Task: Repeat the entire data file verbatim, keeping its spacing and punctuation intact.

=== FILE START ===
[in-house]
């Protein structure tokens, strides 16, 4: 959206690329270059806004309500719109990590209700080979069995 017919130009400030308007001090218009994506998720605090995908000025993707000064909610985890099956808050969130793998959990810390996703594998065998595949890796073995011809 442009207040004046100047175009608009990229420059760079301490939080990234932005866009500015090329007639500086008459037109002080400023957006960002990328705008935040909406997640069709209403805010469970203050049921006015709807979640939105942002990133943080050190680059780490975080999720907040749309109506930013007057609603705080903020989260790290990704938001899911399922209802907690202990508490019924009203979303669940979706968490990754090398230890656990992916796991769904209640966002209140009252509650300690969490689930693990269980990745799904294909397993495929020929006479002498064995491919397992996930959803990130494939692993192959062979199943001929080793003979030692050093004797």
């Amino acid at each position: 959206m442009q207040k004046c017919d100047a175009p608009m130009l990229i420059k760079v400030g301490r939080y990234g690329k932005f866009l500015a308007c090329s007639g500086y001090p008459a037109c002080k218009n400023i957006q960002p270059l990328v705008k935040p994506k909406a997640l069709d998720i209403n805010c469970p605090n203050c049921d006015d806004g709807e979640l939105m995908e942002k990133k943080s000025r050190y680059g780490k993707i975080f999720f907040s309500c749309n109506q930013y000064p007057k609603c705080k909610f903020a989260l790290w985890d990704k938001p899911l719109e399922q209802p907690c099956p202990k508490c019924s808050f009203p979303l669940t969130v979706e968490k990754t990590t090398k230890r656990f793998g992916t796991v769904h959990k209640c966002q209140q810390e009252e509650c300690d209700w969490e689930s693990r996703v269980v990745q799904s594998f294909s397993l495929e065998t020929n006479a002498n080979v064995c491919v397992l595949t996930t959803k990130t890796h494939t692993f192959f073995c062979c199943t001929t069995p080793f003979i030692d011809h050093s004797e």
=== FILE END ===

[in-house]
């Protein structure tokens, strides 16, 4: 959206690329270059806004309500719109990590209700080979069995 017919130009400030308007001090218009994506998720605090995908000025993707000064909610985890099956808050969130793998959990810390996703594998065998595949890796073995011809 442009207040004046100047175009608009990229420059760079301490939080990234932005866009500015090329007639500086008459037109002080400023957006960002990328705008935040909406997640069709209403805010469970203050049921006015709807979640939105942002990133943080050190680059780490975080999720907040749309109506930013007057609603705080903020989260790290990704938001899911399922209802907690202990508490019924009203979303669940979706968490990754090398230890656990992916796991769904209640966002209140009252509650300690969490689930693990269980990745799904294909397993495929020929006479002498064995491919397992996930959803990130494939692993192959062979199943001929080793003979030692050093004797």
């Amino acid at each position: 959206m442009q207040k004046c017919d100047a175009p608009m130009l990229i420059k760079v400030g301490r939080y990234g690329k932005f866009l500015a308007c090329s007639g500086y001090p008459a037109c002080k218009n400023i957006q960002p270059l990328v705008k935040p994506k909406a997640l069709d998720i209403n805010c469970p605090n203050c049921d006015d806004g709807e979640l939105m995908e942002k990133k943080s000025r050190y680059g780490k993707i975080f999720f907040s309500c749309n109506q930013y000064p007057k609603c705080k909610f903020a989260l790290w985890d990704k938001p899911l719109e399922q209802p907690c099956p202990k508490c019924s808050f009203p979303l669940t969130v979706e968490k990754t990590t090398k230890r656990f793998g992916t796991v769904h959990k209640c966002q209140q810390e009252e509650c300690d209700w969490e689930s693990r996703v269980v990745q799904s594998f294909s397993l495929e065998t020929n006479a002498n080979v064995c491919v397992l595949t996930t959803k990130t890796h494939t692993f192959f073995c062979c199943t001929t069995p080793f003979i030692d011809h050093s004797e």